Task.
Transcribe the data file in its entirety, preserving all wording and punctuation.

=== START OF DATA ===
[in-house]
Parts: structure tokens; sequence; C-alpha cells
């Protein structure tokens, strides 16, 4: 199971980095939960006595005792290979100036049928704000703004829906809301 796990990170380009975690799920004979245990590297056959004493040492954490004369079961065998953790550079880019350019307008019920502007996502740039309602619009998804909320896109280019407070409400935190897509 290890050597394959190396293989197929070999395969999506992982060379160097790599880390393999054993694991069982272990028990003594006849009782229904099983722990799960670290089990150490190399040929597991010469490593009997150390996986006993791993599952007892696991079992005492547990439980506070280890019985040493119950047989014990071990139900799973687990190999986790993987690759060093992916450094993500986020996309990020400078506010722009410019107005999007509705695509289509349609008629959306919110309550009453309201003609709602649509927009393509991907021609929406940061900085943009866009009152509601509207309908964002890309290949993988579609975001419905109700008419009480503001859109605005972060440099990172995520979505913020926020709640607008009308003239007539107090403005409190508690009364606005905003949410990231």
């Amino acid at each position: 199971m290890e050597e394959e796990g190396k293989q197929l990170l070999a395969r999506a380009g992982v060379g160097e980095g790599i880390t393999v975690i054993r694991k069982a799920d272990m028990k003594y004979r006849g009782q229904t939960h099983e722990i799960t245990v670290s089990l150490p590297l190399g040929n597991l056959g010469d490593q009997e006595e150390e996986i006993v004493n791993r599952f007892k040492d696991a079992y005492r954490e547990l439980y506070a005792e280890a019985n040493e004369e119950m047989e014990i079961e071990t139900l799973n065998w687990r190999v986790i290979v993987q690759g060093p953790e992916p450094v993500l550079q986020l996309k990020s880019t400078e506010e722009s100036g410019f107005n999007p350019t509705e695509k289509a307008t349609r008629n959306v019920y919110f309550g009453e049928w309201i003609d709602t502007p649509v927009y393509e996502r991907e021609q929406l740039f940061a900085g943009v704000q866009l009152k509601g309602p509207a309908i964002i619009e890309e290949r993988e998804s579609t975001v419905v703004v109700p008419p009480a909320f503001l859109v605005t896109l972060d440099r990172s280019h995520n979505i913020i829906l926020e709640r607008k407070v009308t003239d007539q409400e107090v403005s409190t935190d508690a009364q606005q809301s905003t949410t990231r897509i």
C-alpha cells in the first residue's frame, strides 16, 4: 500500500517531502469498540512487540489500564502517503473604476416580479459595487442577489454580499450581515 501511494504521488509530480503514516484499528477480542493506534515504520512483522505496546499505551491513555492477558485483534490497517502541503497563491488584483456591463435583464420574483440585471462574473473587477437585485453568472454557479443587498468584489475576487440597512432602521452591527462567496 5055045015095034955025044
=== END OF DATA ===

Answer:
[in-house]
Parts: structure tokens; sequence; C-alpha cells
């Protein structure tokens, strides 16, 4: 199971980095939960006595005792290979100036049928704000703004829906809301 796990990170380009975690799920004979245990590297056959004493040492954490004369079961065998953790550079880019350019307008019920502007996502740039309602619009998804909320896109280019407070409400935190897509 290890050597394959190396293989197929070999395969999506992982060379160097790599880390393999054993694991069982272990028990003594006849009782229904099983722990799960670290089990150490190399040929597991010469490593009997150390996986006993791993599952007892696991079992005492547990439980506070280890019985040493119950047989014990071990139900799973687990190999986790993987690759060093992916450094993500986020996309990020400078506010722009410019107005999007509705695509289509349609008629959306919110309550009453309201003609709602649509927009393509991907021609929406940061900085943009866009009152509601509207309908964002890309290949993988579609975001419905109700008419009480503001859109605005972060440099990172995520979505913020926020709640607008009308003239007539107090403005409190508690009364606005905003949410990231």
């Amino acid at each position: 199971m290890e050597e394959e796990g190396k293989q197929l990170l070999a395969r999506a380009g992982v060379g160097e980095g790599i880390t393999v975690i054993r694991k069982a799920d272990m028990k003594y004979r006849g009782q229904t939960h099983e722990i799960t245990v670290s089990l150490p590297l190399g040929n597991l056959g010469d490593q009997e006595e150390e996986i006993v004493n791993r599952f007892k040492d696991a079992y005492r954490e547990l439980y506070a005792e280890a019985n040493e004369e119950m047989e014990i079961e071990t139900l799973n065998w687990r190999v986790i290979v993987q690759g060093p953790e992916p450094v993500l550079q986020l996309k990020s880019t400078e506010e722009s100036g410019f107005n999007p350019t509705e695509k289509a307008t349609r008629n959306v019920y919110f309550g009453e049928w309201i003609d709602t502007p649509v927009y393509e996502r991907e021609q929406l740039f940061a900085g943009v704000q866009l009152k509601g309602p509207a309908i964002i619009e890309e290949r993988e998804s579609t975001v419905v703004v109700p008419p009480a909320f503001l859109v605005t896109l972060d440099r990172s280019h995520n979505i913020i829906l926020e709640r607008k407070v009308t003239d007539q409400e107090v403005s409190t935190d508690a009364q606005q809301s905003t949410t990231r897509i």
C-alpha cells in the first residue's frame, strides 16, 4: 500500500517531502469498540512487540489500564502517503473604476416580479459595487442577489454580499450581515 501511494504521488509530480503514516484499528477480542493506534515504520512483522505496546499505551491513555492477558485483534490497517502541503497563491488584483456591463435583464420574483440585471462574473473587477437585485453568472454557479443587498468584489475576487440597512432602521452591527462567496 5055045015095034955025044